NEW PORT RICHEY — They're a unique lot, no doubt, but this year's crop of graduates from Ridgewood High finished up their senior year much the same as those before them — right down to the traditional end-of-year assignment to write a letter to their best or favorite teacher.
Proper spelling, grammar and sincere sentiment are a must. Formality and length are up to the individual, but don't bother "kissing up" in the hopes of securing a good grade. Teachers don't get a glimpse at their letters until after final marks are turned in.
Language arts teacher Bob Selfe first doled out the assignment 18 years ago when he realized he needed some student input before he voted for a Teacher of the Year.
"I don't sit in the other teachers' classrooms, so how would I know who to vote for?" Selfe said. "So I had my students write an essay about their favorite teacher and told them I would vote for the teacher that got the most essays."
Selfe then put the letters in the teachers' mailboxes with a cover letter explaining the assignment.
"The response from the teachers was overwhelming," Selfe said. "The teachers loved it."
Sue Grassin, who is finishing up 20 years teaching American history and government, gets a bounty of written accolades each year — sometimes from the students she least expected.
"They say, 'Thank you for saying good morning and asking how I was every day,' " she said.
In time, all of the other senior language arts teachers adopted the assignment, and the letters became part of Ridgewood's year-end ritual.
Now Selfe hopes the tradition will become his legacy as he retires this week after 30 years of teaching at Ridgewood.
It's been a year-long "goodbye-tour" for Selfe. On the seniors' last day of school, the students hoisted him up and sent him body surfing through the cafeteria. And then, of course, there was his final distribution of the students' letters.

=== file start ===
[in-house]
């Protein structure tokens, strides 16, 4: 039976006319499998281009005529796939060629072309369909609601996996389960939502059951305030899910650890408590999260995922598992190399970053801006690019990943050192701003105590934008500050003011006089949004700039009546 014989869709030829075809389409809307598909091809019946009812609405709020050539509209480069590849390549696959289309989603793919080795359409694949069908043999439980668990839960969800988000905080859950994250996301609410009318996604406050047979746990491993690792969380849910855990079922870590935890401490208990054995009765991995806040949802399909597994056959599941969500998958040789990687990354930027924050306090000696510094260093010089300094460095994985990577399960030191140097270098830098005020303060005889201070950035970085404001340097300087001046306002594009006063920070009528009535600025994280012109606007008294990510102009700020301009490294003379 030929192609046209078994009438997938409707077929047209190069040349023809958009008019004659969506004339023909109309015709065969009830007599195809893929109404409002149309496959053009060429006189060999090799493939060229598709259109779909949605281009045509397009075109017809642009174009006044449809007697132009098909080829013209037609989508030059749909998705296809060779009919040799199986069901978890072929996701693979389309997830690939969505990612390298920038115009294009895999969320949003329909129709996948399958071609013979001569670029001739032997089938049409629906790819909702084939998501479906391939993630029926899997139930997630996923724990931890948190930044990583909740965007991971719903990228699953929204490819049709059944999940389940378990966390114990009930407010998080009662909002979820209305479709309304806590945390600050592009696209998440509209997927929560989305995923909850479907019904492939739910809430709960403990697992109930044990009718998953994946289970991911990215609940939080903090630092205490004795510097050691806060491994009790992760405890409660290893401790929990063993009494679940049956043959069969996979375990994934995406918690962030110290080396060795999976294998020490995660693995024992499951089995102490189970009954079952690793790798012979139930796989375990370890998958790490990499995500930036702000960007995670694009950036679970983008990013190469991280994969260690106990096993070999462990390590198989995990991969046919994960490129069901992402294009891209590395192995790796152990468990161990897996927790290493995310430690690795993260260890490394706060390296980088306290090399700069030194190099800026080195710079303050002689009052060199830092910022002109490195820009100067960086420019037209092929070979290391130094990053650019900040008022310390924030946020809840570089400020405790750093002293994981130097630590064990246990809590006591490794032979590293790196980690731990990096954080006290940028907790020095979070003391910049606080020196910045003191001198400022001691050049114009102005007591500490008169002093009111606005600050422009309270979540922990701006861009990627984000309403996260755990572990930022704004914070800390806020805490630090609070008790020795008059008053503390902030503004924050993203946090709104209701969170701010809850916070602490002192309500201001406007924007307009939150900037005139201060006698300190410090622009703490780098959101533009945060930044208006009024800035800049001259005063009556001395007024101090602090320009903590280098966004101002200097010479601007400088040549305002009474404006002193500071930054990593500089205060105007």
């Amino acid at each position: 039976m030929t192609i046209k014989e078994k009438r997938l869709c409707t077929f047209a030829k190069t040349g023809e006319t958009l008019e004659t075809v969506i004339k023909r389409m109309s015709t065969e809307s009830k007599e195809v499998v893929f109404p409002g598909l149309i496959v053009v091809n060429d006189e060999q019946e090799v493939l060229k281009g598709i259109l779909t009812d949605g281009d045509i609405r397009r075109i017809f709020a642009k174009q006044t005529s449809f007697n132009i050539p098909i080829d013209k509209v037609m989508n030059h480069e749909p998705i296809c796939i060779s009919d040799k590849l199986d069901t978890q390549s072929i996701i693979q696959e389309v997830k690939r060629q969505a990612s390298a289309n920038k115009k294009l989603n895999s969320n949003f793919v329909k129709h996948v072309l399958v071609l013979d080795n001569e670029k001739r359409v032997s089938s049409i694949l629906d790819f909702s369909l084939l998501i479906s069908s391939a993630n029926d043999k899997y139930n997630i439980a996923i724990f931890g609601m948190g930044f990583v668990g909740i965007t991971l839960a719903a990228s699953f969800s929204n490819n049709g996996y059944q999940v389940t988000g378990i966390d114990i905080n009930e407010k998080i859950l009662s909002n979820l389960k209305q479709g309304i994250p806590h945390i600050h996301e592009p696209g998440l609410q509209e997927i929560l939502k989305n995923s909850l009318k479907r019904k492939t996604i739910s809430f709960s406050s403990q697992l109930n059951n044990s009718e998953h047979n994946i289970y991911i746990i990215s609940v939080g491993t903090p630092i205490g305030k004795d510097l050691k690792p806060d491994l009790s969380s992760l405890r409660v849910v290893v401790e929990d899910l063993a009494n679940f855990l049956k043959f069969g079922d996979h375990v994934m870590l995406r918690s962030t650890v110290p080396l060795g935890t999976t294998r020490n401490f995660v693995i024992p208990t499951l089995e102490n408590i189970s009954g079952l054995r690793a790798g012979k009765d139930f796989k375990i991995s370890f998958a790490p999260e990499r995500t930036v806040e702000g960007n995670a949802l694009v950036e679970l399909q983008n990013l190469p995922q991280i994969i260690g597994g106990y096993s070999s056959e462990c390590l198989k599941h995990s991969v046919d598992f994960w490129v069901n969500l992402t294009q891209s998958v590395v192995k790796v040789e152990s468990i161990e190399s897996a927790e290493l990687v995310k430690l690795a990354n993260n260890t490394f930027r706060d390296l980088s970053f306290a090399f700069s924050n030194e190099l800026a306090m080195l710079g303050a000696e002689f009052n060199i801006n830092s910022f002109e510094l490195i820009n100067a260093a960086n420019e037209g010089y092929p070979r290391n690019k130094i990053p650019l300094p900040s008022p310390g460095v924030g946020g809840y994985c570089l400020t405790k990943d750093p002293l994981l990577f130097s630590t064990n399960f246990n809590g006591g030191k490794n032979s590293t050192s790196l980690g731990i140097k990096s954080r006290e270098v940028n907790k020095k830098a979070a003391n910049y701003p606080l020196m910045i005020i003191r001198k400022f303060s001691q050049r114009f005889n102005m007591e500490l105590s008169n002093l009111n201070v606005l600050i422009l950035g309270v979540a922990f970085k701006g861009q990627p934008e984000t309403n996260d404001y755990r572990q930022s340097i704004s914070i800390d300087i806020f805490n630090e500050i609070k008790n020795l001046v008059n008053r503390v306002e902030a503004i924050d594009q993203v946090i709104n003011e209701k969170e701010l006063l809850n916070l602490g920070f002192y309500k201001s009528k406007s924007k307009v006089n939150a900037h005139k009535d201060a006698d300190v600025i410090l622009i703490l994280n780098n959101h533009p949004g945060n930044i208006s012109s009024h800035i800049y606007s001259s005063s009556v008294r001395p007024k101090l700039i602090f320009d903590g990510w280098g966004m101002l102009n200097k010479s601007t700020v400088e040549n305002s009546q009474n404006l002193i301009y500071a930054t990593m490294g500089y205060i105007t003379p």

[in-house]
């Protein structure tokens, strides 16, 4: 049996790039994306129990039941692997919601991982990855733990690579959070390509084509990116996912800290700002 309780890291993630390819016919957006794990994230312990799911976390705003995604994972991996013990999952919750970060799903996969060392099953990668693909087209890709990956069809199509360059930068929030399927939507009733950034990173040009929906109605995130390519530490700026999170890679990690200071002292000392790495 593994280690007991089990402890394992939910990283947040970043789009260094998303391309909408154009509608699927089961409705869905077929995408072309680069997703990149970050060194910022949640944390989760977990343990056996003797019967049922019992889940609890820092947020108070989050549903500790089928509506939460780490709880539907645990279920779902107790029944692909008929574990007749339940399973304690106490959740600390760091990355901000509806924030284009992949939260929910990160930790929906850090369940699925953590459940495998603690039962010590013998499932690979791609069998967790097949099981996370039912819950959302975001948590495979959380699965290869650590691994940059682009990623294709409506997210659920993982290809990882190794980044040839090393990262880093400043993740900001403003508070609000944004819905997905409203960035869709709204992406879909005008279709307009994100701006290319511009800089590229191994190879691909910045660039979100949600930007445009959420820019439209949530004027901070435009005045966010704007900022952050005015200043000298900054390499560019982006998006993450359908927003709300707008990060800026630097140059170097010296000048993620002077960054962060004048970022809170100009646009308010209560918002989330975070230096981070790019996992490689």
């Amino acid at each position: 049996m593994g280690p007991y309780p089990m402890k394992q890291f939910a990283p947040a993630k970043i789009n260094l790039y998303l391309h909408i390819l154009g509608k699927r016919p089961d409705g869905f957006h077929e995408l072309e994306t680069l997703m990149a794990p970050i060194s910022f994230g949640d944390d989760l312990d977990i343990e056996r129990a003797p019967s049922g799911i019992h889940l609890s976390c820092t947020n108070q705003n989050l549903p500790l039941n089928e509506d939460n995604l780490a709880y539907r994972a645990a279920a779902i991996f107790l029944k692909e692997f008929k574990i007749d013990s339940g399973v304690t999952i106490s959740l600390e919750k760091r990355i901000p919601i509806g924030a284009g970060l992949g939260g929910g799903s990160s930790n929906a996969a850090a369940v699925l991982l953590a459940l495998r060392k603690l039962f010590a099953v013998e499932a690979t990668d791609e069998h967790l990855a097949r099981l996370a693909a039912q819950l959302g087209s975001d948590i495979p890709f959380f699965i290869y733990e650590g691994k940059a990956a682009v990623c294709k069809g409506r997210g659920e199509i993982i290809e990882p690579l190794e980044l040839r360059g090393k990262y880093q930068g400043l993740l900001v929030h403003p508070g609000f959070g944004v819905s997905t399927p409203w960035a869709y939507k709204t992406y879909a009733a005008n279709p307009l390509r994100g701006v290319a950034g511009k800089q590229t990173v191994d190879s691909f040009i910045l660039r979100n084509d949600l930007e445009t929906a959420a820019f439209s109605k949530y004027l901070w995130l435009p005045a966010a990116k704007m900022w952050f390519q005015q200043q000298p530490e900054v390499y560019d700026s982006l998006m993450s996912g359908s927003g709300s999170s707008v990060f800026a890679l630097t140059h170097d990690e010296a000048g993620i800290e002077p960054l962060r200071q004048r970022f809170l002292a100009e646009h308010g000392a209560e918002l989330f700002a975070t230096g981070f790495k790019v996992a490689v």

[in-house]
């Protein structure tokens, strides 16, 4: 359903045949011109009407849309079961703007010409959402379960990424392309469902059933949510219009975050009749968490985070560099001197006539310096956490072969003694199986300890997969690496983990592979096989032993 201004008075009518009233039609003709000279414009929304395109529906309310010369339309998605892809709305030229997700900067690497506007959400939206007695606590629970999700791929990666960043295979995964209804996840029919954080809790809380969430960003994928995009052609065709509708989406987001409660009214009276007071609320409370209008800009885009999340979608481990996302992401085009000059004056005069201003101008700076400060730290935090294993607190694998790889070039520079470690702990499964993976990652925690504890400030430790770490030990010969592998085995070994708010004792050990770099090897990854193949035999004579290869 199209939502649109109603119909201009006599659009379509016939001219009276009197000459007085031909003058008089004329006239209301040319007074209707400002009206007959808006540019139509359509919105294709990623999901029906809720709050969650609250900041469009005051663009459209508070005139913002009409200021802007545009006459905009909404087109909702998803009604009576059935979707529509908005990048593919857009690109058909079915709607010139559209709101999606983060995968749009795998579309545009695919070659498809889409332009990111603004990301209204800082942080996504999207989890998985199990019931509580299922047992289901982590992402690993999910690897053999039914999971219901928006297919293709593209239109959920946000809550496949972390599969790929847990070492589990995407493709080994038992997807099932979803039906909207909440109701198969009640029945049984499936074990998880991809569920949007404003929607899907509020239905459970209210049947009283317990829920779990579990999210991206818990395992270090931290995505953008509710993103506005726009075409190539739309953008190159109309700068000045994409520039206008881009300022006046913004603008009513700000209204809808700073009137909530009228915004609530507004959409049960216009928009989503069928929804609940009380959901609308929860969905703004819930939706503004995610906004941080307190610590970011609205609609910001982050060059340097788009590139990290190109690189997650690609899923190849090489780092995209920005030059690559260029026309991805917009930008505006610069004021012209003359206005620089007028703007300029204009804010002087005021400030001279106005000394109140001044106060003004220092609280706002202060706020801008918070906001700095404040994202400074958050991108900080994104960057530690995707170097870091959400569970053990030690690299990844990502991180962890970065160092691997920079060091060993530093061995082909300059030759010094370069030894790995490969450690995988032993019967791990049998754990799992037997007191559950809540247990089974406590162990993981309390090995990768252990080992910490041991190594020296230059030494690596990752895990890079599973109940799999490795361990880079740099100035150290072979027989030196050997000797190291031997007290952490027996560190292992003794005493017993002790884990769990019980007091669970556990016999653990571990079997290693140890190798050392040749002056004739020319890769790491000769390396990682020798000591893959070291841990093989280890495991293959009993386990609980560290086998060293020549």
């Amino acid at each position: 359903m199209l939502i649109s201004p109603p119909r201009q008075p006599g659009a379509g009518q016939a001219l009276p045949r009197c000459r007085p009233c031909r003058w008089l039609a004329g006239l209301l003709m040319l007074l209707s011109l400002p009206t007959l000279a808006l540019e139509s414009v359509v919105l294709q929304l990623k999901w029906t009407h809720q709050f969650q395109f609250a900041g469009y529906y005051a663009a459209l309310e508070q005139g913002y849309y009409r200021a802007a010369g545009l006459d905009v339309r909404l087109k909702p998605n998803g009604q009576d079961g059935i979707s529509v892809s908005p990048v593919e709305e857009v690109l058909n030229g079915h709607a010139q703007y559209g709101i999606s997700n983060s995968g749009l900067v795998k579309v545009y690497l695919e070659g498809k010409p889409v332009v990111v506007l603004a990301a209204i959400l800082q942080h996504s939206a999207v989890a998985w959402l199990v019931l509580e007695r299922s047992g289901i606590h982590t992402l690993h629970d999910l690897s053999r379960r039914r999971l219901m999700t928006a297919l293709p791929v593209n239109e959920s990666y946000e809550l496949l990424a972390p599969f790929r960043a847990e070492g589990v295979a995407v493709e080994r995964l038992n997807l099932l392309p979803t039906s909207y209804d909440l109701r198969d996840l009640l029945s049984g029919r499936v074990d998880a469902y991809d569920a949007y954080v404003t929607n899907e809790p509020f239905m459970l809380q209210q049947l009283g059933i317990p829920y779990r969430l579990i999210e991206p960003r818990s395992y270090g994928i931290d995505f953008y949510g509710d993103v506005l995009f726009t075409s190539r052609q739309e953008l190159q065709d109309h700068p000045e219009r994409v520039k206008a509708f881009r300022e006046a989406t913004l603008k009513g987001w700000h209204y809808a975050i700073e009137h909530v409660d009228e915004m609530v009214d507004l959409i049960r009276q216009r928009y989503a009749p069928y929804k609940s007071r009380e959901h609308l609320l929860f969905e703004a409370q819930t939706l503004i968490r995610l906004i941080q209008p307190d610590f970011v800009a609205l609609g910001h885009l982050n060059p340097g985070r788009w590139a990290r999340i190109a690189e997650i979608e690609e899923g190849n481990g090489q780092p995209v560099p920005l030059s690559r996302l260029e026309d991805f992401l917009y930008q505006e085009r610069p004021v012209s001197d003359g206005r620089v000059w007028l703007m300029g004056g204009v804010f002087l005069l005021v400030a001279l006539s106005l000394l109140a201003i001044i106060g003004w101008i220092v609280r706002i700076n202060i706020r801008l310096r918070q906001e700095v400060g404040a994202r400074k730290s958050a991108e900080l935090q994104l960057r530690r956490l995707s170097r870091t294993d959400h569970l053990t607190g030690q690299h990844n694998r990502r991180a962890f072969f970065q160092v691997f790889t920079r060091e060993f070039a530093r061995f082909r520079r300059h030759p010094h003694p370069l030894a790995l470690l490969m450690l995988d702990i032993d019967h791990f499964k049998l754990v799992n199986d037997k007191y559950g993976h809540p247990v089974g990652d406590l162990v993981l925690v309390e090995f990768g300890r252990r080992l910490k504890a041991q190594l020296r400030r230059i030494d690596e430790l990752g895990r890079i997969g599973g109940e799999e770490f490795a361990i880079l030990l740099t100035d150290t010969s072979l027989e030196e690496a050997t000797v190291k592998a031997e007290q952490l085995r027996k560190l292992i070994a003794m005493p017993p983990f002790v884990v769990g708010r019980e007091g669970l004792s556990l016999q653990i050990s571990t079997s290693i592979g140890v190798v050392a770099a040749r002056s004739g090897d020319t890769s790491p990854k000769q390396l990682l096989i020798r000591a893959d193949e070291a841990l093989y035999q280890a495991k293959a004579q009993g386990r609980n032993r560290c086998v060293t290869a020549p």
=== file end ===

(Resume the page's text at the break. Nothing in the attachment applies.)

While the letters have gotten more elaborate over the years, the sentiments remain the same.
Emily Rose Baier, 18, wrote her letter to American government and psychology teacher Eva Griffin, who took her to see the Rockettes and accompanied her to the funeral of her best friend, Jonathan Harrington, when Emily feared she couldn't hold up.
"You make every person a friend, even the kids no one likes," Emily wrote. "You not only teach government and psychology but also tolerance and kindness … . I strive to be like you, honestly."
Kayla Canup, 18, who has been living on her own and plans to become a certified public accountant, said she found a much needed role model and mother-figure in her accounting teacher, Sherry Beth Virgadamo.
"You have no idea how much you mean to me," Kayla wrote. "Without you, I can honestly say that I don't think I would be graduating this year, let alone still be in school. There isn't a day that I walk into your classroom that you don't greet me with a smile and a hug and show that you really care."
Like a stone that sends ripples through a lazy pond, math teacher Michael Settner tossed out some words of wisdom that hit one student in a big way.
"I remember in the beginning of the course, on the first day of school, you said, 'Life is about choice,' wrote Ashley Frost, 17. "This very much impacted my life and gave me a new outlook on everyone around me. It really made me think about how life is one choice after another on a daily basis and creates who you are … . My father and brother are both in jail for several circumstances and that was their choice; they put themselves there. I have chosen to be a successful person who tries to the best of my abilities to make the correct choices throughout my life."
Griffin, who has been teaching at Ridgewood for six years, was touched by the prose.
"It takes my breath away. …I almost don't have words for these letters that come," she said. "We try to encourage students to try their best and do their best, and this … reinforces to us that what we are doing is worthwhile."
Michele Miller can be reached at firstname.lastname@example.org or at (727) 869-6251.